We get tons of new music by new bands, but occasionally you get hold of a band that’s new to you and you wonder how you’ve not heard of them despite them being on the go for almost 30 years. The upside is now that you’ve fallen in love with their new album, there’s tons more to go and get hold of. Fifteen more albums in the case of Fiddler’s Green.
The first time they hit my ears was with the video for “No Anthem” which sounds like a beautiful marriage between Dropkick Murphys and Die Toten Hosen. It’s as rousing as rousing gets, catchy as all hell. It includes a broad range of instruments and just overall kicks so much arse (or “Arsch” in their native tongue).
Having finally grabbed the album, I’m really happy to say it’s not just the one song that’s great. The whole thing is simply brilliant. Yes, I know I’m gushing but this is one of the most enjoyable records I’ve heard in a while. I do have a soft spot for the Irish folk / punk / metal crossover genre, but Fiddler’s Green have absolutely nailed this. Every track sounds like a ballad or a jig with added adrenaline, and I don’t think my toe has tapped so much for a long time.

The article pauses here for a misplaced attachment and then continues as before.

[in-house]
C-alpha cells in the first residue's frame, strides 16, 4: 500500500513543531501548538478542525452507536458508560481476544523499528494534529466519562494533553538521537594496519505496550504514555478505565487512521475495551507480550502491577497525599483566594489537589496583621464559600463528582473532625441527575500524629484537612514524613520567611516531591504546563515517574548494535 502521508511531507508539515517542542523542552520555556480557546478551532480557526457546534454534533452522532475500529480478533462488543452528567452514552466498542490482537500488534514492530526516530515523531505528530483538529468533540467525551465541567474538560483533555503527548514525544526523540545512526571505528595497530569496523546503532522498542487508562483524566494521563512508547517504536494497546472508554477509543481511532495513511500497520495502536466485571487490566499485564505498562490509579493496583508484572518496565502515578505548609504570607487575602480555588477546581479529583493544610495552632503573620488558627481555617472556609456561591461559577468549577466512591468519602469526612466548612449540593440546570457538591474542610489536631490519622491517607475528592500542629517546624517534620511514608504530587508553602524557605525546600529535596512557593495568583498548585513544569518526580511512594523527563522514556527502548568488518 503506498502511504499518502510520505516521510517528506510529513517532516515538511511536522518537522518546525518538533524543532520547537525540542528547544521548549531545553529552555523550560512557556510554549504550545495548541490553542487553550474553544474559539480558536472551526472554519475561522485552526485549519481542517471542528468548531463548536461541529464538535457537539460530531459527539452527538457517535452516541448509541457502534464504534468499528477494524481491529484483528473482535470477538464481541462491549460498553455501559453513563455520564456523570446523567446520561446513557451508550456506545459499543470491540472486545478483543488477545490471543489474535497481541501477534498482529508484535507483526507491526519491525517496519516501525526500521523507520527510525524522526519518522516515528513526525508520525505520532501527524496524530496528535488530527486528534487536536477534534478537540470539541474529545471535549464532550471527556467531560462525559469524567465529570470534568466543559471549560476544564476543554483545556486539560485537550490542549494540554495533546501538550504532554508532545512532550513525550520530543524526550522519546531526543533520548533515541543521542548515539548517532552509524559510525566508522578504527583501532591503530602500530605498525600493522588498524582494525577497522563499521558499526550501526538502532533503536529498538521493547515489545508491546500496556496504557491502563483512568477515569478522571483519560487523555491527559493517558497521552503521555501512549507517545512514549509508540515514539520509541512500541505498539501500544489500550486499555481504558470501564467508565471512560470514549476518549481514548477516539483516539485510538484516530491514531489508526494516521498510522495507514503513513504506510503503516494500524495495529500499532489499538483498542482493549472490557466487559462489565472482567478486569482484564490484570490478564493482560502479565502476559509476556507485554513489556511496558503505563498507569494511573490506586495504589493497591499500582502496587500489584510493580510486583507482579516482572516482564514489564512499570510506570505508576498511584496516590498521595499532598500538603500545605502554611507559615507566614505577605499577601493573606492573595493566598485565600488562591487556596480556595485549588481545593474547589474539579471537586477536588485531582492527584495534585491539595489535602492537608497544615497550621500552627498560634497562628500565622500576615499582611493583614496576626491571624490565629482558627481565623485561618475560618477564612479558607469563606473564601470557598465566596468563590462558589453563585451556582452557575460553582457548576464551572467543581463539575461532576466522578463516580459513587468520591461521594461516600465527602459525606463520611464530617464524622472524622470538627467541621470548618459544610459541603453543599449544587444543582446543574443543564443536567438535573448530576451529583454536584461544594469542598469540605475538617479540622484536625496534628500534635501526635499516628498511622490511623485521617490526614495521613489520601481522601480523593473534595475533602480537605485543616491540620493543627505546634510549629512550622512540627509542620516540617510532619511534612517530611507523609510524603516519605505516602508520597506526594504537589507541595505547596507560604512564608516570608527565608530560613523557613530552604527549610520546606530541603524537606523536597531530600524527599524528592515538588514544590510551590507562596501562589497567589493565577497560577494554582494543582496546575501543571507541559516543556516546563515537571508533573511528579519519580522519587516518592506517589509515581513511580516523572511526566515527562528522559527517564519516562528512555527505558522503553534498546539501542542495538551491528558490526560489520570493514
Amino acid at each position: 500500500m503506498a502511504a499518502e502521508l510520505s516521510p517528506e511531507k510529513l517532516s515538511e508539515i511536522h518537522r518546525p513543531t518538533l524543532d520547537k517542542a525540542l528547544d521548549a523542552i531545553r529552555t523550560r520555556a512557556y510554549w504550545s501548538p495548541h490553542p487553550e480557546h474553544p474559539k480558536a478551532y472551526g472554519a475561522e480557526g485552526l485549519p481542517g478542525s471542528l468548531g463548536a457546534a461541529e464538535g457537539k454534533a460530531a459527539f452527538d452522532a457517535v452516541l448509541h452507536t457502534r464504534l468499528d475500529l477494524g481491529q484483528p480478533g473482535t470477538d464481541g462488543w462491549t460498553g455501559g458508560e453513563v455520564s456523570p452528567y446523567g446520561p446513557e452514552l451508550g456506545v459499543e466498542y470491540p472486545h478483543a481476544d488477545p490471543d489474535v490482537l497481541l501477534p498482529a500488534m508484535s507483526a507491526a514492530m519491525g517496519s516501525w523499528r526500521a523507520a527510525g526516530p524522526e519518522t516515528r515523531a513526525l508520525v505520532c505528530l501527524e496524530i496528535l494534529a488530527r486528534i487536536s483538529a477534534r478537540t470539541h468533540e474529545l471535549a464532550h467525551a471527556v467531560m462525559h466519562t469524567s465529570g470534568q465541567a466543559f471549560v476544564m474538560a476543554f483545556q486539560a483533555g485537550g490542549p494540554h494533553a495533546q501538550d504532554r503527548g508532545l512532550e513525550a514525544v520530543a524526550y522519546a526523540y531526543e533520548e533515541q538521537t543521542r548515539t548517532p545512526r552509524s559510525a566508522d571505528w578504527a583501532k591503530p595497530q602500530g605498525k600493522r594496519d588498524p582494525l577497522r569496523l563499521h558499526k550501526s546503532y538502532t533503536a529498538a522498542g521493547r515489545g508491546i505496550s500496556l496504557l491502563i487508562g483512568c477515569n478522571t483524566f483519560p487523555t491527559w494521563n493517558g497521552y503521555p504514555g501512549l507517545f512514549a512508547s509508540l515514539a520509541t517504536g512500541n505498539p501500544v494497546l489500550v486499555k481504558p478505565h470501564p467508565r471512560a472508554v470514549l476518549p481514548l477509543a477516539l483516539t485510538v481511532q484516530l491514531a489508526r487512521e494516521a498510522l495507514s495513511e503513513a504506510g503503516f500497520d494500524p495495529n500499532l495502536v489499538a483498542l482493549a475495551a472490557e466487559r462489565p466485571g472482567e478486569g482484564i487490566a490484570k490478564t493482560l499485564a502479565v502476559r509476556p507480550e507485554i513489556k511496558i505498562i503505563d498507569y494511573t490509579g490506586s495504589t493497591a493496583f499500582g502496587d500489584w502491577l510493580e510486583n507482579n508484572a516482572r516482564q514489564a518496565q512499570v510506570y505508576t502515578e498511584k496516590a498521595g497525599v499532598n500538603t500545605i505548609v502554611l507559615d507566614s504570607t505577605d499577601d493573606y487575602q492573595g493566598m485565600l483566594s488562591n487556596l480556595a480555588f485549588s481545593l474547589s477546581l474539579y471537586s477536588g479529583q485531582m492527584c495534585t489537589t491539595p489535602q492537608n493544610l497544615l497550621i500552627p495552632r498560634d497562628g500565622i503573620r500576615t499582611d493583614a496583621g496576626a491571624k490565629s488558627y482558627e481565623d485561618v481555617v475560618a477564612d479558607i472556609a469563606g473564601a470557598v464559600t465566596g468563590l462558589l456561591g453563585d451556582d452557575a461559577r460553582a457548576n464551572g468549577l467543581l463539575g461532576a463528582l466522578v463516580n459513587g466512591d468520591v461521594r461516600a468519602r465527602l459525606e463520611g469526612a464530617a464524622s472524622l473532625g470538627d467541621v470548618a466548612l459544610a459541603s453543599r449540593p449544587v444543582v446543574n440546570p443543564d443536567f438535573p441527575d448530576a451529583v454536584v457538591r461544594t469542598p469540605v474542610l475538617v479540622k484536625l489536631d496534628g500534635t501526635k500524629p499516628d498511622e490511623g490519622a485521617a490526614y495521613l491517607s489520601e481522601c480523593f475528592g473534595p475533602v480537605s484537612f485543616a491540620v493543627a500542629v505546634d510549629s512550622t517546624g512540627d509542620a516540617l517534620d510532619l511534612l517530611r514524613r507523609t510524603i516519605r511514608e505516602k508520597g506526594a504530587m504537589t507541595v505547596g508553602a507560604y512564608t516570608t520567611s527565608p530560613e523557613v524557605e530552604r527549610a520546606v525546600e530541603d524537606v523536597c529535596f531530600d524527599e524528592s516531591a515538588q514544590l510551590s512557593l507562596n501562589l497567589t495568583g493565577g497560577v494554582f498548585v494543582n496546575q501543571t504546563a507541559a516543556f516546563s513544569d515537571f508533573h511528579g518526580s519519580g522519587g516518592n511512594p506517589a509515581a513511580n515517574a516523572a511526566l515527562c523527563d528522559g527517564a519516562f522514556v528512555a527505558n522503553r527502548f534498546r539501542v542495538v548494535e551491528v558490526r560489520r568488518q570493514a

My litmus test for this particular type of music is “how would it go down live”? After all, Irish folk music is designed for being performed in front of an audience — it’s the whole ethos and history. I’m glad to say that there’s not a song on Heyday that wouldn’t blow a crowd away. Just listening to it, you can imagine people singing back the lyrics to “Born To Be A Rover”, dancing arm in arm and whirling in circles to “Farewell”, waving their arms to “Together As One” and simply going punch-the-air-wild to “One Fine Day”.
This isn’t the longest review I’ve ever written, but that’s partly as I want to get back to listening to Heyday. An album that’s more than just musically top-notch, it’s fun.
Heyday is out now.